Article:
Jim Ed Miller is running for king. If elected, he will first outlaw the penny. “We’ll round off to a nickel,” he cracks. Next, and more seriously, he would legalize drugs and order every available U.S. Border Patrol agent to secure the banks of the Rio Grande.
As this Hudspeth County cotton farmer sees it, that’s the solution to stopping the violence in Mexico and keeping illegal immigration at bay. “The issue is, get the federal government to do what they’re supposed to do: Defend our shores and carry our mail, and otherwise get the hell out of the way,” he says.
A self-proclaimed “smart ass,” Miller is an elected member of rural Hudspeth County’s court of commissioners. Given that the king position isn't exactly open, he did something else he hopes will get his point across: sponsored a resolution that the commissioner’s court passed this month supporting Arizona’s new immigration law. Officials in big cities across Texas — El Paso, Austin, San Antonio — lambasted Arizona’s move to crack down on illegal immigration, and some even passed measures to boycott products from there. Here in Hudspeth County, where immigration issues are the stuff of daily life rather than political rhetoric, about 3,000 residents live just across the border from one of the most murderous regions of Mexico. The commissioner’s court and many local residents say they understand Arizona’s frustration. Yet others here yearn for the idyllic old days, when they regularly crossed the border to see family members, to play against local Mexican baseball teams or to party in the plaza. And they worry that racial tension is destroying a binational culture they’ve cherished for generations. “All it has done is raise some serious concerns,” says Wayne West, the one county commissioner who voted against the Arizona resolution.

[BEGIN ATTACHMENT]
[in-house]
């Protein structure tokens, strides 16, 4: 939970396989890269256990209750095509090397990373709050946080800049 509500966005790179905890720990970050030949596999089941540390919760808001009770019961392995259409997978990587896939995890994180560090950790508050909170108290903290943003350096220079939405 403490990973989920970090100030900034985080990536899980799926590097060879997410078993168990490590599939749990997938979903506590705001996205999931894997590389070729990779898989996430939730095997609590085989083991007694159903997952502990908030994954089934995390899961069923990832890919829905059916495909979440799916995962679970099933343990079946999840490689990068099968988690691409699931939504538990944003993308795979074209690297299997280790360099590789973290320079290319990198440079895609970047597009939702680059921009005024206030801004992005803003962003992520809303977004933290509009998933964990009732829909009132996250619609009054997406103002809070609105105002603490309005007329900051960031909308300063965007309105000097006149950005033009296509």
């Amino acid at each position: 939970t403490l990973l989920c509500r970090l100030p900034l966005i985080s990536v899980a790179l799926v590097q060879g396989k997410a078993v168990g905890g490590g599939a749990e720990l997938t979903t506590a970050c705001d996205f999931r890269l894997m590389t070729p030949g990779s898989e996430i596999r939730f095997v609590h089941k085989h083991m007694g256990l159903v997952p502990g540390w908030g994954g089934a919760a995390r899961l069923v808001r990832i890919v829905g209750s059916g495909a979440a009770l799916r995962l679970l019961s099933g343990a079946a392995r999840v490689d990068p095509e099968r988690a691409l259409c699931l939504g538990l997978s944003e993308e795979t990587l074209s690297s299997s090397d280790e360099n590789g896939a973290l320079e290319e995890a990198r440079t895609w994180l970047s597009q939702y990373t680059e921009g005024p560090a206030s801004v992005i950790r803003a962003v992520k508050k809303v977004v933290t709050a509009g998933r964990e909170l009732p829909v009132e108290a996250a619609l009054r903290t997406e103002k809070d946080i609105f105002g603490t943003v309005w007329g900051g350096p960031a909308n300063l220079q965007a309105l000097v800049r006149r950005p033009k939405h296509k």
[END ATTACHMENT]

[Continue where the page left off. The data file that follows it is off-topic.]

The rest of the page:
All Miller wants is for the federal government to cowboy up — to do its job and stop Mexican immigrants from crossing the border illegally, he says. From his perspective, the Arizona law simply allows state and local law enforcement to do the job that the federal government has abdicated.
The Arizona bill touched off a national firestorm when Gov. Jan Brewer signed it into law in April. It requires police there to enforce immigration laws that are typically the purview of the feds. It also established new immigration-related crimes, including trespassing by illegal immigrants, stopping to hire or soliciting work in specific circumstances, and transporting, harboring or concealing undocumented immigrants. Supporters of the law say it’s needed because the federal government has failed to secure the border. Opponents say it smacks of racism and worry it condones racial profiling.
When the city council and county commissioners in El Paso — just about 60 miles west of Hudspeth County — brought up resolutions denouncing Arizona, Miller got ticked off. “Now what the hell is wrong with upholding the law?” he asks. He wants the folks in Arizona to know that not everybody thinks the new immigration law they passed is such a bad deal. His one-sentence resolution passed with a vote of 2-1.